Dr. Mark E. Pruzansky
Dr. Jason S. Pruzansky
975 Park Avenue New York, NY 10028

Meniscus of the Wrist

While the term “meniscus” is commonly associated with the knee joint, the wrist also possesses structures referred to as menisci, albeit in a different context. Unlike the weight-bearing role of the menisci in the knee, these structures in the wrist serve distinct functions related to stability, load distribution, and joint integrity. 

Understanding the anatomy and function of wrist menisci is essential for hand and wrist surgeons to effectively diagnose and manage injuries or conditions affecting these critical structures. Let’s delve deeper into the roles and significance of wrist menisci in maintaining optimal wrist function and health.

Meniscus Anatomy

In the intricate anatomy of the wrist, the term “meniscus” refers to specialized fibrocartilaginous structures situated within specific parts of the wrist joint, most notably the triangular fibrocartilage (TFC) and the meniscal homologue.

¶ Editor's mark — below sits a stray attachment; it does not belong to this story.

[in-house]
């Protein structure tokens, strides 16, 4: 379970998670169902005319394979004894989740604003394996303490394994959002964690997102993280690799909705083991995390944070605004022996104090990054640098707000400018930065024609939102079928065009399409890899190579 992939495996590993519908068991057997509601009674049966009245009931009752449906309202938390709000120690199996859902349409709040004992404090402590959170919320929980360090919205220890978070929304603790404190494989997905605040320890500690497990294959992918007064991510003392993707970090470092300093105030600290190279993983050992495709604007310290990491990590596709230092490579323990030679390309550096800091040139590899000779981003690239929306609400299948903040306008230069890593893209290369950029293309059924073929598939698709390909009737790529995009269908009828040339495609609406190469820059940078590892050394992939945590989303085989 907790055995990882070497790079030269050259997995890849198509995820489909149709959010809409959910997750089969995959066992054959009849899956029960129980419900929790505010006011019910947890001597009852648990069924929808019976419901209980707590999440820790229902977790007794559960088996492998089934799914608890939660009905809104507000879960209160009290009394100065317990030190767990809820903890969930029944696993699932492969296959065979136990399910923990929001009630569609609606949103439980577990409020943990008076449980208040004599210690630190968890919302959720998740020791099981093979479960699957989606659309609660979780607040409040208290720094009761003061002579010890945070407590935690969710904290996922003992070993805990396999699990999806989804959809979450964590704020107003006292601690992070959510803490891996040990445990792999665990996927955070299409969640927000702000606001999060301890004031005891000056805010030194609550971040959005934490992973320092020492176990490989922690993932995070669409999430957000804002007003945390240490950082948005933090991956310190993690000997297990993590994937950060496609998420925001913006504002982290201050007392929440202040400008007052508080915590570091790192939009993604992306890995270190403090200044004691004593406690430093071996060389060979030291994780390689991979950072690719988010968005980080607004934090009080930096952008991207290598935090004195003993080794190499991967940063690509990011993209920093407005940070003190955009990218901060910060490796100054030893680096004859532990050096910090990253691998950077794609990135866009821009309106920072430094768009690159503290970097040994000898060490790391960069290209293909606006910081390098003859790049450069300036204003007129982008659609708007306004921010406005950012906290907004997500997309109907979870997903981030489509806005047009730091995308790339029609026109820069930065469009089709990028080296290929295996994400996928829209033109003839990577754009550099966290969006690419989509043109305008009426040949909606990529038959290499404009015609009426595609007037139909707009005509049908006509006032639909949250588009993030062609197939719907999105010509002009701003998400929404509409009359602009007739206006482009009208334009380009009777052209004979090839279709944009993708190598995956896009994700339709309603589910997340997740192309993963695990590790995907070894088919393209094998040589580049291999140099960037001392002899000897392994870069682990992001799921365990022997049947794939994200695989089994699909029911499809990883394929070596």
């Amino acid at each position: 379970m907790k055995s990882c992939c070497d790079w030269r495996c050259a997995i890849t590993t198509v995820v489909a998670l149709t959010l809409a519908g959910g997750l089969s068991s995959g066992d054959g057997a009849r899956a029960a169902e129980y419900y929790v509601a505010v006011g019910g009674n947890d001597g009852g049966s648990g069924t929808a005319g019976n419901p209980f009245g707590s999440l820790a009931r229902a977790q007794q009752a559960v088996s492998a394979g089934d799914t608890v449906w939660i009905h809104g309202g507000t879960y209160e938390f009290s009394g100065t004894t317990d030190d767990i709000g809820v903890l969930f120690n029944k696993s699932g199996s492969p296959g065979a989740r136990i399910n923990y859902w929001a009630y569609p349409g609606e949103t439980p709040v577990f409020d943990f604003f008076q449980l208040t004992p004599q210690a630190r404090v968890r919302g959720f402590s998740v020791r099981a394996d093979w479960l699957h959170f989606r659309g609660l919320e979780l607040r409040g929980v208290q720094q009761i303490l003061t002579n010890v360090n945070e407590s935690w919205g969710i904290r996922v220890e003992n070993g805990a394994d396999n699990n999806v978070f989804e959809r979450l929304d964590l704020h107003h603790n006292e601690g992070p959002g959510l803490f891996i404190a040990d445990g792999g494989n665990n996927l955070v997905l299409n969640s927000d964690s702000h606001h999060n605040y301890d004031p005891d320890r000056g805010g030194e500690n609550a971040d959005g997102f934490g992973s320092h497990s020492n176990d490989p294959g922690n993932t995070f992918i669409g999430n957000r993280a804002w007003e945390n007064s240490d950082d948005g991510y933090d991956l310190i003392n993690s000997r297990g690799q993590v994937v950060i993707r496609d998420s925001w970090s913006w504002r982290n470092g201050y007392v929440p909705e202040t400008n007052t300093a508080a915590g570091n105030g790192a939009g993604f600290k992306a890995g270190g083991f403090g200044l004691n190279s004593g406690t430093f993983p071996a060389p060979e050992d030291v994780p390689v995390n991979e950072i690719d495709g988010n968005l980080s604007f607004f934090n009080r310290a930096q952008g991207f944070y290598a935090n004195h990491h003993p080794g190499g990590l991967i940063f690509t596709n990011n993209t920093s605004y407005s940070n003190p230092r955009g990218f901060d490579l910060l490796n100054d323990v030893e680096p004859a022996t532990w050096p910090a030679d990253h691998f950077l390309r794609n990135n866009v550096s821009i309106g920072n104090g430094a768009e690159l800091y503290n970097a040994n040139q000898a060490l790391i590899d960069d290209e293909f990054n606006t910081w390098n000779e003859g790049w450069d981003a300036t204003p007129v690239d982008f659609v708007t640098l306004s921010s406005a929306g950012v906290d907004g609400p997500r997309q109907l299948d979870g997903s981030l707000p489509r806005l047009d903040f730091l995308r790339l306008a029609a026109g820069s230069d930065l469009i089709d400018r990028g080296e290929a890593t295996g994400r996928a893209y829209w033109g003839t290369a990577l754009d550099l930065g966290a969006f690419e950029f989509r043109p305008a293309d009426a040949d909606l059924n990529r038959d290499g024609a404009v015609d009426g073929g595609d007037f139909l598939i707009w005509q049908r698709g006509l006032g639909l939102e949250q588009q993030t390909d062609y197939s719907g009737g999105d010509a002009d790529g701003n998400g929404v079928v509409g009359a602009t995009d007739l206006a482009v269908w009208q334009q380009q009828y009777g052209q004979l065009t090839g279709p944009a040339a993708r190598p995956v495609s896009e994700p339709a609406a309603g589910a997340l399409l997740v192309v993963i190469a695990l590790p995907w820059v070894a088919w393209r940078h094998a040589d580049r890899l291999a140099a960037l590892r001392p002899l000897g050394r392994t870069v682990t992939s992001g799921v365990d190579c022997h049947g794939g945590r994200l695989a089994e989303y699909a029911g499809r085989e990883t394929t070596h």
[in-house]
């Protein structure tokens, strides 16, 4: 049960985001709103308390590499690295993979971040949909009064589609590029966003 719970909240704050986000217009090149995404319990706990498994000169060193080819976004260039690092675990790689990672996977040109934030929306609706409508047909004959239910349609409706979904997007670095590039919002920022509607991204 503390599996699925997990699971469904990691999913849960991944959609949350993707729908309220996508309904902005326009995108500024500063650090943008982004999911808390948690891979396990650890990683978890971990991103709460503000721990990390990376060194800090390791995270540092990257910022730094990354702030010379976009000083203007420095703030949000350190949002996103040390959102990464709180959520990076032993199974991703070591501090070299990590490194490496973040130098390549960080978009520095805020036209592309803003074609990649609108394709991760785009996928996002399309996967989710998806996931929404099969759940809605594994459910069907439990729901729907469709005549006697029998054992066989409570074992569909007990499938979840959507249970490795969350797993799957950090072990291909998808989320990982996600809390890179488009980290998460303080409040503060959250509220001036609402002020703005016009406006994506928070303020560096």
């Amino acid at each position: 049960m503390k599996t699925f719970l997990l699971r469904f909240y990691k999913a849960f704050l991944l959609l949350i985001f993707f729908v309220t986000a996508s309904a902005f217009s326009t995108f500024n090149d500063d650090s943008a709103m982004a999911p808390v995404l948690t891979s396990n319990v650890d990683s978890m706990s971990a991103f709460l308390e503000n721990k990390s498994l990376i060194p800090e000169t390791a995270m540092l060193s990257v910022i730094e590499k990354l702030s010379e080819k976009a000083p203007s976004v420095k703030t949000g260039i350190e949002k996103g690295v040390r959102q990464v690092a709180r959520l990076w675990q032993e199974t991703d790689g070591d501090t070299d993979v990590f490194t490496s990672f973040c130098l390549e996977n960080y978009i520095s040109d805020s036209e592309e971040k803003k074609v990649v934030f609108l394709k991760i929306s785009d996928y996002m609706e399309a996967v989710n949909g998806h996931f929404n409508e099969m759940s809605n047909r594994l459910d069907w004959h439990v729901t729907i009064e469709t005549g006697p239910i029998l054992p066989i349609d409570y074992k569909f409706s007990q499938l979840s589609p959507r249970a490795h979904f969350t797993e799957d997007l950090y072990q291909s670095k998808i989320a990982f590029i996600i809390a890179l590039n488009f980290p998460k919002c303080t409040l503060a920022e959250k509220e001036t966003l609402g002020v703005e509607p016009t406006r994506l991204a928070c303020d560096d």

Triangular Fibrocartilage (TFC)

The TFC is a critical structure located on the ulnar side of the wrist, providing stability and cushioning to the joint. The meniscal homologue has several attachments, including the triangular fibrocartilage disc, the ulnar collateral ligament, the sheath of the extensor carpi ulnaris tendon, the wrist capsule, and the ligaments to the ulna head.

The triangular fibrocartilage complex, commonly referred to as the TFCC, is a wedge-shaped structure situated between the ulna, radius, and carpal bones. It functions to distribute forces across the wrist ligaments, absorb shock, and facilitate smooth rotational movement during wrist motion. The TFCC also acts as a stabilizer, particularly during activities that involve rotation or loading of the wrist.

Meniscal Homologue